Period: N = 1f samples

    But what will it sound like?

    Convert from samples: f cyclessample × 1fssamplessecond

    How many samples in one period of a 440 Hz tone sampled at 44.1 kHz?

    E85.2607: Lecture 1 – Introduction 2010-01-21 8 / 24

  • Discrete Fourier Transform

    Decompose any periodic signal into sum of re-scaled sinusoids

    Inverse DFT

    x [n ] =1

    N

    N−1∑n=0

    X [k ] e j2πnk/N k = 0, . . . ,N − 1

    Forward DFT

    X [k ] =N−1∑n=0

    x [n ] e−j2πnk/N

    Note that X [k ] are complex: X [k ] = XR [k ] + jXI [k ]

    E85.2607: Lecture 1 – Introduction 2010-01-21 9 / 24

  • Magnitude and Phase spectra

    X [k ] = |X [k ] | e j∠X [k ]

    Magnitude: amount of energy ateach frequency

    |X [k ]| =√

    X 2R [k ] + X2I [k ]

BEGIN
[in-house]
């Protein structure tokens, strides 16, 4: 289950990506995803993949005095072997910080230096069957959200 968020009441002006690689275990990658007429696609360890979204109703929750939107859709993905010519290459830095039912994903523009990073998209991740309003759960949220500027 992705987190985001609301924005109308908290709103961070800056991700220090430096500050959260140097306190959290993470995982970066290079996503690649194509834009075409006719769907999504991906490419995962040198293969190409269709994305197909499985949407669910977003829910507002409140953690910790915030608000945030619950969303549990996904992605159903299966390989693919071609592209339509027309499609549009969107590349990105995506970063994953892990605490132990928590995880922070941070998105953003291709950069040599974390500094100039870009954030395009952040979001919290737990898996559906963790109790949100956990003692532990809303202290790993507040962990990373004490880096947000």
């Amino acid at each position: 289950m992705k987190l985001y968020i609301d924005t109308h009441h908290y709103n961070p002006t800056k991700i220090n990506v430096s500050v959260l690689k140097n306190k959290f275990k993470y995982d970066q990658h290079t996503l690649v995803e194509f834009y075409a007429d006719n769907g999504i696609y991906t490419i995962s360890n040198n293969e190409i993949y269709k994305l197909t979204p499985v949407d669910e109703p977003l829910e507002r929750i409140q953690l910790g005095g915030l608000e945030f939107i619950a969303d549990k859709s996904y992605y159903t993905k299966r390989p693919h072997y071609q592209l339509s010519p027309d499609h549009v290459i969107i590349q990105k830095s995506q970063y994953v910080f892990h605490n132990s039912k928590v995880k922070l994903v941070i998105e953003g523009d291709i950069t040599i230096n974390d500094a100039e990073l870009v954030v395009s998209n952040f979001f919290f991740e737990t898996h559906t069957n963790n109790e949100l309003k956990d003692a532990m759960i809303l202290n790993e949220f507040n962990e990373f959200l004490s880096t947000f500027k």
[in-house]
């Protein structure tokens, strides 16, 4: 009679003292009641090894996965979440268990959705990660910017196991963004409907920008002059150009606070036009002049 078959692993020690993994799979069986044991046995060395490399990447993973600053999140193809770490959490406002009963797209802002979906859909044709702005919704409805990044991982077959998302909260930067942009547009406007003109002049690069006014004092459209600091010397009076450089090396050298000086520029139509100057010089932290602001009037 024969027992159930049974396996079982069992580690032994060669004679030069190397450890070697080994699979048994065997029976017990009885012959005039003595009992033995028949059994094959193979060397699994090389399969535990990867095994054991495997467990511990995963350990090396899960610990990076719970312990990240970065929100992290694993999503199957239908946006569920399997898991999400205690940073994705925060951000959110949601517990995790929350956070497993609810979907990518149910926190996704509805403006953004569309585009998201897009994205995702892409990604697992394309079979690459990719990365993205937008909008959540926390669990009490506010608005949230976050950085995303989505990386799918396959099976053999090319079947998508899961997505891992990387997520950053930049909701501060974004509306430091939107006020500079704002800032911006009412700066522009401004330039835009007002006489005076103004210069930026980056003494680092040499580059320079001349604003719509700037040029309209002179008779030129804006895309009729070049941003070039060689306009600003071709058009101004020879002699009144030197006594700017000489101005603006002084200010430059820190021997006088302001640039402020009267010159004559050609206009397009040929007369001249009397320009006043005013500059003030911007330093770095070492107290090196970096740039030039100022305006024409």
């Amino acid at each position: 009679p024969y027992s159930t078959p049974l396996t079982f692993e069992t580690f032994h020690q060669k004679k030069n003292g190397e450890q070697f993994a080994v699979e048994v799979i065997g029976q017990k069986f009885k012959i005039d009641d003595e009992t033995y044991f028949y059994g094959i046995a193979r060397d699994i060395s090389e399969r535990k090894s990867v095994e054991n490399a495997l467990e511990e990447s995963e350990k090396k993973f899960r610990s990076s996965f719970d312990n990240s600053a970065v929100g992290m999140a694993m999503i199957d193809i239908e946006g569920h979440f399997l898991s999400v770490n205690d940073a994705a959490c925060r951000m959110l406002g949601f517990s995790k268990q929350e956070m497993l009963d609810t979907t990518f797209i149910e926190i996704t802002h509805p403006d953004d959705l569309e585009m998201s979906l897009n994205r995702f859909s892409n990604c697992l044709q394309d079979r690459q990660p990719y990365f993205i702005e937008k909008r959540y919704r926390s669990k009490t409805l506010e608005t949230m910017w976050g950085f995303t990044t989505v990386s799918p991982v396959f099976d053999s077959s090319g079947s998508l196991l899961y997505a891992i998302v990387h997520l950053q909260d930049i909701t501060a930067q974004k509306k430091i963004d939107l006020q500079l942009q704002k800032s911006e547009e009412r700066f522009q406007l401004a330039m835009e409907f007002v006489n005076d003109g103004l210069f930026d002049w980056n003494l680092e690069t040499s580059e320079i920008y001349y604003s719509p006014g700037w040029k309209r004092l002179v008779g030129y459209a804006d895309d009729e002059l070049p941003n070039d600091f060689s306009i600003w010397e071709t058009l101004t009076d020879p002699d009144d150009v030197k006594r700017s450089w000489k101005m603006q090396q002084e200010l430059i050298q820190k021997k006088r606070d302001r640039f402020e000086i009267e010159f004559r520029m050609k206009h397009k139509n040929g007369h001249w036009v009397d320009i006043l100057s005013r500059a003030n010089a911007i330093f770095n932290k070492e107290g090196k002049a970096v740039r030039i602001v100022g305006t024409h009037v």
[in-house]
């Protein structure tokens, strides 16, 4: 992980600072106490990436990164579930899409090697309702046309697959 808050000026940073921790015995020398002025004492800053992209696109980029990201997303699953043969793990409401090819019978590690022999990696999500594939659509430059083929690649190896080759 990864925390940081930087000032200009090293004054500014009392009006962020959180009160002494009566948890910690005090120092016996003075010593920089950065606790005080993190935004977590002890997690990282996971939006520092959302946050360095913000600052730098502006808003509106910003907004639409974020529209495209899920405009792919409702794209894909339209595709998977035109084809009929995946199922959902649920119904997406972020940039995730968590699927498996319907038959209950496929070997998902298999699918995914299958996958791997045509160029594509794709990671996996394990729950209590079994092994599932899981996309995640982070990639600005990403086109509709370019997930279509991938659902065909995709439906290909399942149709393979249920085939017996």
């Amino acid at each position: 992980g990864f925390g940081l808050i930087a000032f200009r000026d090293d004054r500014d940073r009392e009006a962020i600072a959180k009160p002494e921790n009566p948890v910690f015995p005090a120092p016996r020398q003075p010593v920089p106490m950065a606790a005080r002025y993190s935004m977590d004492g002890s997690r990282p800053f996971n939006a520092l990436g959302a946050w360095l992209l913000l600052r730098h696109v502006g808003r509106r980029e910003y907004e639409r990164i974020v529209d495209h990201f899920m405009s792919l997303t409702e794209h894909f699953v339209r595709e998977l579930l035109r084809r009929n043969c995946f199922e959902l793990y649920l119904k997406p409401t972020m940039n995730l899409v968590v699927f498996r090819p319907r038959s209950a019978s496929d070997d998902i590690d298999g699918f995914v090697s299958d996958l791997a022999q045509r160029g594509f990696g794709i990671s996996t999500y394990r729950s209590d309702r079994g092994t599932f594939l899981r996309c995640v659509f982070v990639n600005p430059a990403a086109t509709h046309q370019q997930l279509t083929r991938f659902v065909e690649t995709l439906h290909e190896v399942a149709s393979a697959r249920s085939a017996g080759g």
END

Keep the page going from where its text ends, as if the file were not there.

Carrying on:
Phase: delay at each frequency

    ∠X [k ] = arctan XI [k ]XR [k ]

    −1.0−0.5

    0.0

    0.5

    1.0

    x[n] = cos(2πfn)

    0

    2

    4

    6

    8

    10|X[k]|

    0 2 4 6 8 10 12 14 16−4−3−2−1

    01234

    ∠X[k]

    E85.2607: Lecture 1 – Introduction 2010-01-21 10 / 24

  • DFT symmetry and aliasing

    24000 28000 32000 36000 40000-80

    -60

    -40

    -20

    0

    X(f

    )in

    dB

    f in Hz !

    0 4000 8000 12000 16000 20000 44000 48000 52000 56000 60000

    24000 28000 32000 36000 40000-80

    -60

    -40

    -20

    0

    X(f

    )in

    dB

    Spectrum of analog signal

    !

    0 4000 8000 12000 16000 20000 44000 48000 52000 56000 60000

    f in Hz

    Spectrum of digital signalSampling frequency f =40000 kHzS

    The spectrum of a discrete time signal is periodic with period fs